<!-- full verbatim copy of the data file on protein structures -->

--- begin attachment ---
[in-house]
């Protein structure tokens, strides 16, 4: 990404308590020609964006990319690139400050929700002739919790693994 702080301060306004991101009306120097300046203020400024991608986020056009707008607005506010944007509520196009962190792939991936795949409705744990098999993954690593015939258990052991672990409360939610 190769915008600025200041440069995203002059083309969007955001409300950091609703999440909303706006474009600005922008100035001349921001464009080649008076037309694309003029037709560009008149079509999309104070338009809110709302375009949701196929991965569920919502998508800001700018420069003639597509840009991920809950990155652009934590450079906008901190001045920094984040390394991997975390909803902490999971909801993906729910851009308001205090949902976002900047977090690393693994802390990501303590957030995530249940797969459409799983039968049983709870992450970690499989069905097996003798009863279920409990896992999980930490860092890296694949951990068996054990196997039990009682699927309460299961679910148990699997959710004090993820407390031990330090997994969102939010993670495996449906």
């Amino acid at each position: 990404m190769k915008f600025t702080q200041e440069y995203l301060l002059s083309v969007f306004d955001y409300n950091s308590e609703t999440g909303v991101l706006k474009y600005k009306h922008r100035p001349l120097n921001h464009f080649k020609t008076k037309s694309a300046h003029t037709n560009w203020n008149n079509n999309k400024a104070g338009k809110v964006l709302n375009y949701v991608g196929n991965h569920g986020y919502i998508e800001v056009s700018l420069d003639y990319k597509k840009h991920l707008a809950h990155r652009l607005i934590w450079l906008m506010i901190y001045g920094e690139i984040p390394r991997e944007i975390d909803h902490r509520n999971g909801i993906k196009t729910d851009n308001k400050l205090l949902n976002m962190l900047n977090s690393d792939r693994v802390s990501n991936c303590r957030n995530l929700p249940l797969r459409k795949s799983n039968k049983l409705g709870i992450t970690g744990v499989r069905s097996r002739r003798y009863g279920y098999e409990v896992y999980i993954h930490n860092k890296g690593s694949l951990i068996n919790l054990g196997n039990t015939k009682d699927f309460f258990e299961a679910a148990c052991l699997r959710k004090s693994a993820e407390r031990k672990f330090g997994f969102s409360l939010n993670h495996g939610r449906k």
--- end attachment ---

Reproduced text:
[in-house]
């Protein structure tokens, strides 16, 4: 990404308590020609964006990319690139400050929700002739919790693994 702080301060306004991101009306120097300046203020400024991608986020056009707008607005506010944007509520196009962190792939991936795949409705744990098999993954690593015939258990052991672990409360939610 190769915008600025200041440069995203002059083309969007955001409300950091609703999440909303706006474009600005922008100035001349921001464009080649008076037309694309003029037709560009008149079509999309104070338009809110709302375009949701196929991965569920919502998508800001700018420069003639597509840009991920809950990155652009934590450079906008901190001045920094984040390394991997975390909803902490999971909801993906729910851009308001205090949902976002900047977090690393693994802390990501303590957030995530249940797969459409799983039968049983709870992450970690499989069905097996003798009863279920409990896992999980930490860092890296694949951990068996054990196997039990009682699927309460299961679910148990699997959710004090993820407390031990330090997994969102939010993670495996449906």
């Amino acid at each position: 990404m190769k915008f600025t702080q200041e440069y995203l301060l002059s083309v969007f306004d955001y409300n950091s308590e609703t999440g909303v991101l706006k474009y600005k009306h922008r100035p001349l120097n921001h464009f080649k020609t008076k037309s694309a300046h003029t037709n560009w203020n008149n079509n999309k400024a104070g338009k809110v964006l709302n375009y949701v991608g196929n991965h569920g986020y919502i998508e800001v056009s700018l420069d003639y990319k597509k840009h991920l707008a809950h990155r652009l607005i934590w450079l906008m506010i901190y001045g920094e690139i984040p390394r991997e944007i975390d909803h902490r509520n999971g909801i993906k196009t729910d851009n308001k400050l205090l949902n976002m962190l900047n977090s690393d792939r693994v802390s990501n991936c303590r957030n995530l929700p249940l797969r459409k795949s799983n039968k049983l409705g709870i992450t970690g744990v499989r069905s097996r002739r003798y009863g279920y098999e409990v896992y999980i993954h930490n860092k890296g690593s694949l951990i068996n919790l054990g196997n039990t015939k009682d699927f309460f258990e299961a679910a148990c052991l699997r959710k004090s693994a993820e407390r031990k672990f330090g997994f969102s409360l939010n993670h495996g939610r449906k």